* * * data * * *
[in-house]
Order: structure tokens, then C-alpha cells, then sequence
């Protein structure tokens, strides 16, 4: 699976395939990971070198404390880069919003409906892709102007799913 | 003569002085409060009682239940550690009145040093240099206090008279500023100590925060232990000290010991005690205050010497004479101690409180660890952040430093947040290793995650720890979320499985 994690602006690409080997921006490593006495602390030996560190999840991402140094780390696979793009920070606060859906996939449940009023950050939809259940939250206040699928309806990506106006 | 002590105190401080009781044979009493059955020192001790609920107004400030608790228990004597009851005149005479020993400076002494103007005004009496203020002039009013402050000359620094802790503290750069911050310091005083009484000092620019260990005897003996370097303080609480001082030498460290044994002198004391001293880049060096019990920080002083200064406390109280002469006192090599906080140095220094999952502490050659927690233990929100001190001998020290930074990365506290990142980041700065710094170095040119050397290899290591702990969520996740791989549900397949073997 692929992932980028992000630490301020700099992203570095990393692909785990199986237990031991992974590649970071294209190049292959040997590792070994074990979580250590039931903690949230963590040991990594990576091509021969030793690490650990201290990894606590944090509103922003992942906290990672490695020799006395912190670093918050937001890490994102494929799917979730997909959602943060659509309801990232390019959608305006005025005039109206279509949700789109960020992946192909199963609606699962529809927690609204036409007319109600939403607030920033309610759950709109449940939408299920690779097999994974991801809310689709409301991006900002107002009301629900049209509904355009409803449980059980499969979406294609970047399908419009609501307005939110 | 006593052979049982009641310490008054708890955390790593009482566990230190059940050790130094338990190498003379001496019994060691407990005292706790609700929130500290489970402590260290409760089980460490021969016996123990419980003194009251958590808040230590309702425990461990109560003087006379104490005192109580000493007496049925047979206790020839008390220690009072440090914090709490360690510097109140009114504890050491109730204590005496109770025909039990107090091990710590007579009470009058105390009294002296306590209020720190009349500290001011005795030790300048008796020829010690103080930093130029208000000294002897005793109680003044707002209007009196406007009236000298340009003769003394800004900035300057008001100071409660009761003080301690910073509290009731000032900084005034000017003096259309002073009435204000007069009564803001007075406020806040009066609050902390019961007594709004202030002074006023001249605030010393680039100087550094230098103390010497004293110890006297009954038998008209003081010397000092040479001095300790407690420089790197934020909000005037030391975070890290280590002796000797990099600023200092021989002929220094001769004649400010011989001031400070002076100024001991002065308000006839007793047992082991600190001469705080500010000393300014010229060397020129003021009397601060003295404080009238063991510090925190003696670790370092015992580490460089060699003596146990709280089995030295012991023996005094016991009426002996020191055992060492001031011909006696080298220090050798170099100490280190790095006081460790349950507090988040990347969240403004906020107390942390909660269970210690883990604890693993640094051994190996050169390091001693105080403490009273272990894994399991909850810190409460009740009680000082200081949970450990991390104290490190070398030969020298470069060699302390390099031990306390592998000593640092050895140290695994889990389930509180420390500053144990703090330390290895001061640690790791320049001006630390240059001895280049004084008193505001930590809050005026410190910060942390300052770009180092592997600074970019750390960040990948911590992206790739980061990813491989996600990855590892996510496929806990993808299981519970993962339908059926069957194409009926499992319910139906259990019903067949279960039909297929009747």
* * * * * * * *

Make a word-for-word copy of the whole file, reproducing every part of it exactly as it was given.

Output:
[in-house]
Order: structure tokens, then C-alpha cells, then sequence
């Protein structure tokens, strides 16, 4: 699976395939990971070198404390880069919003409906892709102007799913 | 003569002085409060009682239940550690009145040093240099206090008279500023100590925060232990000290010991005690205050010497004479101690409180660890952040430093947040290793995650720890979320499985 994690602006690409080997921006490593006495602390030996560190999840991402140094780390696979793009920070606060859906996939449940009023950050939809259940939250206040699928309806990506106006 | 002590105190401080009781044979009493059955020192001790609920107004400030608790228990004597009851005149005479020993400076002494103007005004009496203020002039009013402050000359620094802790503290750069911050310091005083009484000092620019260990005897003996370097303080609480001082030498460290044994002198004391001293880049060096019990920080002083200064406390109280002469006192090599906080140095220094999952502490050659927690233990929100001190001998020290930074990365506290990142980041700065710094170095040119050397290899290591702990969520996740791989549900397949073997 692929992932980028992000630490301020700099992203570095990393692909785990199986237990031991992974590649970071294209190049292959040997590792070994074990979580250590039931903690949230963590040991990594990576091509021969030793690490650990201290990894606590944090509103922003992942906290990672490695020799006395912190670093918050937001890490994102494929799917979730997909959602943060659509309801990232390019959608305006005025005039109206279509949700789109960020992946192909199963609606699962529809927690609204036409007319109600939403607030920033309610759950709109449940939408299920690779097999994974991801809310689709409301991006900002107002009301629900049209509904355009409803449980059980499969979406294609970047399908419009609501307005939110 | 006593052979049982009641310490008054708890955390790593009482566990230190059940050790130094338990190498003379001496019994060691407990005292706790609700929130500290489970402590260290409760089980460490021969016996123990419980003194009251958590808040230590309702425990461990109560003087006379104490005192109580000493007496049925047979206790020839008390220690009072440090914090709490360690510097109140009114504890050491109730204590005496109770025909039990107090091990710590007579009470009058105390009294002296306590209020720190009349500290001011005795030790300048008796020829010690103080930093130029208000000294002897005793109680003044707002209007009196406007009236000298340009003769003394800004900035300057008001100071409660009761003080301690910073509290009731000032900084005034000017003096259309002073009435204000007069009564803001007075406020806040009066609050902390019961007594709004202030002074006023001249605030010393680039100087550094230098103390010497004293110890006297009954038998008209003081010397000092040479001095300790407690420089790197934020909000005037030391975070890290280590002796000797990099600023200092021989002929220094001769004649400010011989001031400070002076100024001991002065308000006839007793047992082991600190001469705080500010000393300014010229060397020129003021009397601060003295404080009238063991510090925190003696670790370092015992580490460089060699003596146990709280089995030295012991023996005094016991009426002996020191055992060492001031011909006696080298220090050798170099100490280190790095006081460790349950507090988040990347969240403004906020107390942390909660269970210690883990604890693993640094051994190996050169390091001693105080403490009273272990894994399991909850810190409460009740009680000082200081949970450990991390104290490190070398030969020298470069060699302390390099031990306390592998000593640092050895140290695994889990389930509180420390500053144990703090330390290895001061640690790791320049001006630390240059001895280049004084008193505001930590809050005026410190910060942390300052770009180092592997600074970019750390960040990948911590992206790739980061990813491989996600990855590892996510496929806990993808299981519970993962339908059926069957194409009926499992319910139906259990019903067949279960039909297929009747």